5. I heartily agree with Michael Glenister. Power of the Dog maybe wasn’t the worst film of all time but he is correct in his description of the film. I kept waiting for the “metaphor” but none appeared. Nor did any plot, nor was there a script of any kind to keep one interested. This is another example of using glorious photography and scenery instead of substance and script. Let’s go back to the black and white films of the 40s and 50s with snappy intelligent dialogue, wonderful characters and all the things that films can give us if directors don’t get carried away with vague concepts instead of understanding that much of the public is smart enough to not get fooled by magician’s tricks. No more “director’s cut”; let’s demand quality and substance like the films of Preston Sturges, Billy Wilder, the Coen brothers, Woody Allen,not to mention all the great foreign directors like Denys Arcand, Pedro Almodovar and Mike Leigh and Armand Despleshin. We need to learn more from foreign directors and stop appeasing low and middle brow Americans. (Remember Wilder’s Ace in the Hole? How about First Reformed? Two of America’s best films ever).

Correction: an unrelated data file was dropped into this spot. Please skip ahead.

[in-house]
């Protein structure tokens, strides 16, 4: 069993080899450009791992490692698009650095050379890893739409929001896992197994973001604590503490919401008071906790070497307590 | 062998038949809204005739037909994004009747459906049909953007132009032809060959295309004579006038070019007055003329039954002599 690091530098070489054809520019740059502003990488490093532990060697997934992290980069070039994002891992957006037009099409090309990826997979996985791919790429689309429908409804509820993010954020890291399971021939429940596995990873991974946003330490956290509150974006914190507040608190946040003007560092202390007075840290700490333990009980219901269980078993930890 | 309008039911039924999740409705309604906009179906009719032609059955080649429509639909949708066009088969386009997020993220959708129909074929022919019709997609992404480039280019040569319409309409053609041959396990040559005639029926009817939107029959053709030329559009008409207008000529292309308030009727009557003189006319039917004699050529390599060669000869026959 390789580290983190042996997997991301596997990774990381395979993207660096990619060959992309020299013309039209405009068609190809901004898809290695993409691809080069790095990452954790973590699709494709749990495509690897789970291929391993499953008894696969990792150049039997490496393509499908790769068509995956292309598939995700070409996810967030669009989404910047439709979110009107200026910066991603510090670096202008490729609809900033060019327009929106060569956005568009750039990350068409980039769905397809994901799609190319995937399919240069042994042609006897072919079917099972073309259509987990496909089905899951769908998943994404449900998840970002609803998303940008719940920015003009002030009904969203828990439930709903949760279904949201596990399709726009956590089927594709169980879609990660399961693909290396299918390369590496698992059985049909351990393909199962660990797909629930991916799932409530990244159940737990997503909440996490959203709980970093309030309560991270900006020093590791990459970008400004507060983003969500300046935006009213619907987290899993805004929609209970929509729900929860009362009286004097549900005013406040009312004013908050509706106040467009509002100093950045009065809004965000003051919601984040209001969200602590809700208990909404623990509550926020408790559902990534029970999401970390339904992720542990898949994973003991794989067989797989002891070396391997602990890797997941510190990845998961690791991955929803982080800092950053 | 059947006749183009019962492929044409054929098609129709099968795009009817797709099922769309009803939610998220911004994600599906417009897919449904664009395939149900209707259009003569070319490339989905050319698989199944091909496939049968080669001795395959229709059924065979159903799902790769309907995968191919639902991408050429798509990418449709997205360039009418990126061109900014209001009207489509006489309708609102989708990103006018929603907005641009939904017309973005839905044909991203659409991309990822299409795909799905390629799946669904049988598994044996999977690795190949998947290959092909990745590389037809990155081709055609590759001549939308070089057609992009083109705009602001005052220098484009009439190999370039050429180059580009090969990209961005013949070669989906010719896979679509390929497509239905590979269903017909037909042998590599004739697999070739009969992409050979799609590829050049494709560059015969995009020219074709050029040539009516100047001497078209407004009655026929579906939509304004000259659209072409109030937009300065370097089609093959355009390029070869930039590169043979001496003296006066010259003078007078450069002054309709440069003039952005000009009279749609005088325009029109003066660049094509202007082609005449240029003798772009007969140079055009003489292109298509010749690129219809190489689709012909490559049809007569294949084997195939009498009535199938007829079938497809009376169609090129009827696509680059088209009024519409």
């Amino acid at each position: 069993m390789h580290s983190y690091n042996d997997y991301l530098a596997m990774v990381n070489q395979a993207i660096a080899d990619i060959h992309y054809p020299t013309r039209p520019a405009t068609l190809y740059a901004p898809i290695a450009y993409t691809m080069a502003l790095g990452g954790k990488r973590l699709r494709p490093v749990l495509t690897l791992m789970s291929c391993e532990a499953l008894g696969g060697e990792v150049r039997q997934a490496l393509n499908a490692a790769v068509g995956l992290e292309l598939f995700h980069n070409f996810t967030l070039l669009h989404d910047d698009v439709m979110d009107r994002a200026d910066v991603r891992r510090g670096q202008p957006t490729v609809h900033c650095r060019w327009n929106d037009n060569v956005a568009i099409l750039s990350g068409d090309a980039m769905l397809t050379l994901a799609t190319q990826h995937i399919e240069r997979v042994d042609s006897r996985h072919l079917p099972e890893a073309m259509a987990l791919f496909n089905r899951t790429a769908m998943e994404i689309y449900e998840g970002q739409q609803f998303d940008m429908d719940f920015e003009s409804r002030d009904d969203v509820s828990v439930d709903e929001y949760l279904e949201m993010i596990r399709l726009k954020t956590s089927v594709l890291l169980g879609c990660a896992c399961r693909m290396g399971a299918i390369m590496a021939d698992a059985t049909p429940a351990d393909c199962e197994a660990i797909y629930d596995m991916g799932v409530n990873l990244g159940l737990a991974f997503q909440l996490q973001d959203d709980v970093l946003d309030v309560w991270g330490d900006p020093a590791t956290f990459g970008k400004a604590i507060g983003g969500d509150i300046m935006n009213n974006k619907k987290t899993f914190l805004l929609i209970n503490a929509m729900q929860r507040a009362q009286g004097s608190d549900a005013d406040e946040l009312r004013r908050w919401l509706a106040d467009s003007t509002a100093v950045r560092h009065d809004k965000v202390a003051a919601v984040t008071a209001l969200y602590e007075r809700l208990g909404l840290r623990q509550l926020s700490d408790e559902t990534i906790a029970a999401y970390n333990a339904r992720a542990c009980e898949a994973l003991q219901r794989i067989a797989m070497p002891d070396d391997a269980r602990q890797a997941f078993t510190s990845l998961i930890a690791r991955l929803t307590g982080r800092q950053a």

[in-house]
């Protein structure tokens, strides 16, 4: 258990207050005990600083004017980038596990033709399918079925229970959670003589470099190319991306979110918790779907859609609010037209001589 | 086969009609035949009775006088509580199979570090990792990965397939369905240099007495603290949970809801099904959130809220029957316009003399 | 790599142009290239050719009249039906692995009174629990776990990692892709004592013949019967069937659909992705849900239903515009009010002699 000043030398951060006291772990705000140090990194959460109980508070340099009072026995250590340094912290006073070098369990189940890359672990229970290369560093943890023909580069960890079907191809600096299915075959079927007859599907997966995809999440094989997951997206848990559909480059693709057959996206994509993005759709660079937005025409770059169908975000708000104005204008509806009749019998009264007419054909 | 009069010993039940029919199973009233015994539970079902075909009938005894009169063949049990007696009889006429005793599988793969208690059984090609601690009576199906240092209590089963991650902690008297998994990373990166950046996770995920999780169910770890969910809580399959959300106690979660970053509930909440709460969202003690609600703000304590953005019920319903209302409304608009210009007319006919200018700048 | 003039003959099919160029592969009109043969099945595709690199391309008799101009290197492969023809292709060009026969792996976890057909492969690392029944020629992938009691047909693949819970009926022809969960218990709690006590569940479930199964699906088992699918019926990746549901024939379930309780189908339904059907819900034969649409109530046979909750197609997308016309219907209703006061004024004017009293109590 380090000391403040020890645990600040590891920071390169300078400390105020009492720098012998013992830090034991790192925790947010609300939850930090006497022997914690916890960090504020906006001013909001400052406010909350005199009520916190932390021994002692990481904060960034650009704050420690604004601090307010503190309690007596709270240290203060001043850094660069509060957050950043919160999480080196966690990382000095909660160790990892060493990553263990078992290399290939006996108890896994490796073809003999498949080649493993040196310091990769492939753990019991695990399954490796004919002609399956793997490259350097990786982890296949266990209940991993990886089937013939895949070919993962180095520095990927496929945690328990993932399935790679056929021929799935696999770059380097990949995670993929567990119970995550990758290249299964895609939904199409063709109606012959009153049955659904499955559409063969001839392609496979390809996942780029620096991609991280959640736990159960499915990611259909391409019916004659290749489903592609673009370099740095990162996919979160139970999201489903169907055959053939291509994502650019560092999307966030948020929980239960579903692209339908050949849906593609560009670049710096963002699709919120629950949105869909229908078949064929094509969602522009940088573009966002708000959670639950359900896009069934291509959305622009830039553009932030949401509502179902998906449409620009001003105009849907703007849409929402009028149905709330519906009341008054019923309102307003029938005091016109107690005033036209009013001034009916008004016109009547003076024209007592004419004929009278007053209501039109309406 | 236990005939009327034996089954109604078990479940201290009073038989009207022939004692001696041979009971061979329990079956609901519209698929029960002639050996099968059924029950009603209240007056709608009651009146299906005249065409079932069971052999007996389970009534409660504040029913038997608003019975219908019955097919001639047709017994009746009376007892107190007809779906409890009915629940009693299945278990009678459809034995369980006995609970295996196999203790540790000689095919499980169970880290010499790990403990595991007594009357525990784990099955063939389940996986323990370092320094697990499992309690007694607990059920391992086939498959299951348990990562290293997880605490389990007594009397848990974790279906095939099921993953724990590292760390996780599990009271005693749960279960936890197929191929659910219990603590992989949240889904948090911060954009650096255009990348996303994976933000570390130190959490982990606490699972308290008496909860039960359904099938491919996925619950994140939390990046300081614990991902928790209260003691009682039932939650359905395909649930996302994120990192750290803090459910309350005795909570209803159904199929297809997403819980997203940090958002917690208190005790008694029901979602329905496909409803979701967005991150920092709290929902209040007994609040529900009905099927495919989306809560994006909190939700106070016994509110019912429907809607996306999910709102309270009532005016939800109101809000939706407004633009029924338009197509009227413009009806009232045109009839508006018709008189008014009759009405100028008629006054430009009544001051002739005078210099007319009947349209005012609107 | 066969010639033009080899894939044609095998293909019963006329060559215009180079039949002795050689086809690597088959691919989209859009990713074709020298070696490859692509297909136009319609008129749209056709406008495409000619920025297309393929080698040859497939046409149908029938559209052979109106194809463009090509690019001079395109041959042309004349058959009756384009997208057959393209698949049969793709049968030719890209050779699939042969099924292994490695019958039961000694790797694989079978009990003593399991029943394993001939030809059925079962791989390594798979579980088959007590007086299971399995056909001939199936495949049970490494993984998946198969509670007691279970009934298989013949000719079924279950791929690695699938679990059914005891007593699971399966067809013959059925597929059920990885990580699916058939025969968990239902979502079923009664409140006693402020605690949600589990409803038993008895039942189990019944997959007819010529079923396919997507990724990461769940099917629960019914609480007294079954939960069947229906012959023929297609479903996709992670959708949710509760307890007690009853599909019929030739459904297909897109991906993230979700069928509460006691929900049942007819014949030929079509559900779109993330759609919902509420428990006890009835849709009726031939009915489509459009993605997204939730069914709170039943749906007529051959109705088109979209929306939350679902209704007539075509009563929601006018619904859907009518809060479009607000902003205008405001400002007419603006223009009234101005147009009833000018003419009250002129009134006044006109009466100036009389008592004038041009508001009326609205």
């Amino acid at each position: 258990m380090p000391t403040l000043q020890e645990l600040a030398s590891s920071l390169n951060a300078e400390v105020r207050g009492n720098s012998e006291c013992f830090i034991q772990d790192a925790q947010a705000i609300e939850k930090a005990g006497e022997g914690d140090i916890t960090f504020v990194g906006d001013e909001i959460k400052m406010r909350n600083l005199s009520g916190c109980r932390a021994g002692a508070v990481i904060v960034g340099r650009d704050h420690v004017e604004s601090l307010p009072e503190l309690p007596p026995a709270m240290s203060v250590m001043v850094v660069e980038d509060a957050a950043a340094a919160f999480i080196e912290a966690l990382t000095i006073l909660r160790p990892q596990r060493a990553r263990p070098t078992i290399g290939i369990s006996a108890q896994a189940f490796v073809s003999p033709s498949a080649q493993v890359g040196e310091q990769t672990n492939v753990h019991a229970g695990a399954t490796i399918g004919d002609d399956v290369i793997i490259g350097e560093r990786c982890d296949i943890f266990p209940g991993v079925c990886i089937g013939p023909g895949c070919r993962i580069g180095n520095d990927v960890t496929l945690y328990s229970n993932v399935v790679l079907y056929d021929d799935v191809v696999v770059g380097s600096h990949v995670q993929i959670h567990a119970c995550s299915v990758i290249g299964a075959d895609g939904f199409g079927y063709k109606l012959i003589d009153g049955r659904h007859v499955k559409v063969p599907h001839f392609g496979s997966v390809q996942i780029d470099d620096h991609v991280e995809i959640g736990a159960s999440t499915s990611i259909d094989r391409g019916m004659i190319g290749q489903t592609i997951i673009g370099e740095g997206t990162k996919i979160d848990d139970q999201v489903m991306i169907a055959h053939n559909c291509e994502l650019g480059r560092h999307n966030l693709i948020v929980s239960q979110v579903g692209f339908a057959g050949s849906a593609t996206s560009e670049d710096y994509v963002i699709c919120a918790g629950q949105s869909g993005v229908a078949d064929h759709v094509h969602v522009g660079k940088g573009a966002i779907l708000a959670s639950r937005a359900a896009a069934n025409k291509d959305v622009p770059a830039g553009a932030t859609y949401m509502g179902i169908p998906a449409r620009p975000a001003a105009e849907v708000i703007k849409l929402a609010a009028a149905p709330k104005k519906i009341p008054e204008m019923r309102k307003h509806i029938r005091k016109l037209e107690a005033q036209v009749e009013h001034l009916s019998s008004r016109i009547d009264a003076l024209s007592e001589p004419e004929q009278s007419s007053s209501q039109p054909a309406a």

6. I liked Drive My Car (any film that so copiously references Uncle Vanya knows how to get on my good side) but I don’t quite understand the fuss over it. And I don’t think it needed to be three hours long. I know that arthouse cinema has been rebelling against the frantic editing and short attention-span filmmaking of Hollywood, but now Hollywood is making three-hour-long superhero films (the newest Batman) and getting stodgy. We need a new Eisenstein or Abel Gance to shake up cinema!

    1. I liked Belfast. A lot. Great performances and a great Van the Man soundtrack. Then again, I can see where some might’ve found it light going for a film set during The Troubles. But, hey, it was told from the PoV of a nine-year-old, so that didn’t bother me a bit.